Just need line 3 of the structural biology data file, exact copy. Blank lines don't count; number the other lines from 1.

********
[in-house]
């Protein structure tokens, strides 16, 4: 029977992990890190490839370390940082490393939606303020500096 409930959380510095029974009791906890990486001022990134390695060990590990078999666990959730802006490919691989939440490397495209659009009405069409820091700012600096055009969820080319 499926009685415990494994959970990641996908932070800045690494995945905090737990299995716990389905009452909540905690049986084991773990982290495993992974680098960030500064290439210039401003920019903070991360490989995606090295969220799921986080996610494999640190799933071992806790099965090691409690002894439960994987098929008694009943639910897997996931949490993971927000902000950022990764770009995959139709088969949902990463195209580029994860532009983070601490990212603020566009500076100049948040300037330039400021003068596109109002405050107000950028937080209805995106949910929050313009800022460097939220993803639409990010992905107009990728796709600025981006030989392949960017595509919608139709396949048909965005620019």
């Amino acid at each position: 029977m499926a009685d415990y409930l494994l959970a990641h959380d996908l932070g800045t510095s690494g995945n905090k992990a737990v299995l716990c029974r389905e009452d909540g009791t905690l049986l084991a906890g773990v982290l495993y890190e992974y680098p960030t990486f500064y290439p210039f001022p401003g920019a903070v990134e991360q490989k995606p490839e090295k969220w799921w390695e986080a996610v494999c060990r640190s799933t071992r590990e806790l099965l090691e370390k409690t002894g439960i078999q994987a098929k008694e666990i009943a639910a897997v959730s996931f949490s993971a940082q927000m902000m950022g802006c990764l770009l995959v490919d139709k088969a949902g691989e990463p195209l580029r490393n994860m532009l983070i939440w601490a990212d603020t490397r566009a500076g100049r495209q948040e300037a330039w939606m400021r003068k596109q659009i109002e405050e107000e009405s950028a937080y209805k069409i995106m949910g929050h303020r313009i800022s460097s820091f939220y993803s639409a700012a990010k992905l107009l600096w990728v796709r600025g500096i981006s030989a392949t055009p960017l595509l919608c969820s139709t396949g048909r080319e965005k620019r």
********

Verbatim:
């Amino acid at each position: 029977m499926a009685d415990y409930l494994l959970a990641h959380d996908l932070g800045t510095s690494g995945n905090k992990a737990v299995l716990c029974r389905e009452d909540g009791t905690l049986l084991a906890g773990v982290l495993y890190e992974y680098p960030t990486f500064y290439p210039f001022p401003g920019a903070v990134e991360q490989k995606p490839e090295k969220w799921w390695e986080a996610v494999c060990r640190s799933t071992r590990e806790l099965l090691e370390k409690t002894g439960i078999q994987a098929k008694e666990i009943a639910a897997v959730s996931f949490s993971a940082q927000m902000m950022g802006c990764l770009l995959v490919d139709k088969a949902g691989e990463p195209l580029r490393n994860m532009l983070i939440w601490a990212d603020t490397r566009a500076g100049r495209q948040e300037a330039w939606m400021r003068k596109q659009i109002e405050e107000e009405s950028a937080y209805k069409i995106m949910g929050h303020r313009i800022s460097s820091f939220y993803s639409a700012a990010k992905l107009l600096w990728v796709r600025g500096i981006s030989a392949t055009p960017l595509l919608c969820s139709t396949g048909r080319e965005k620019r």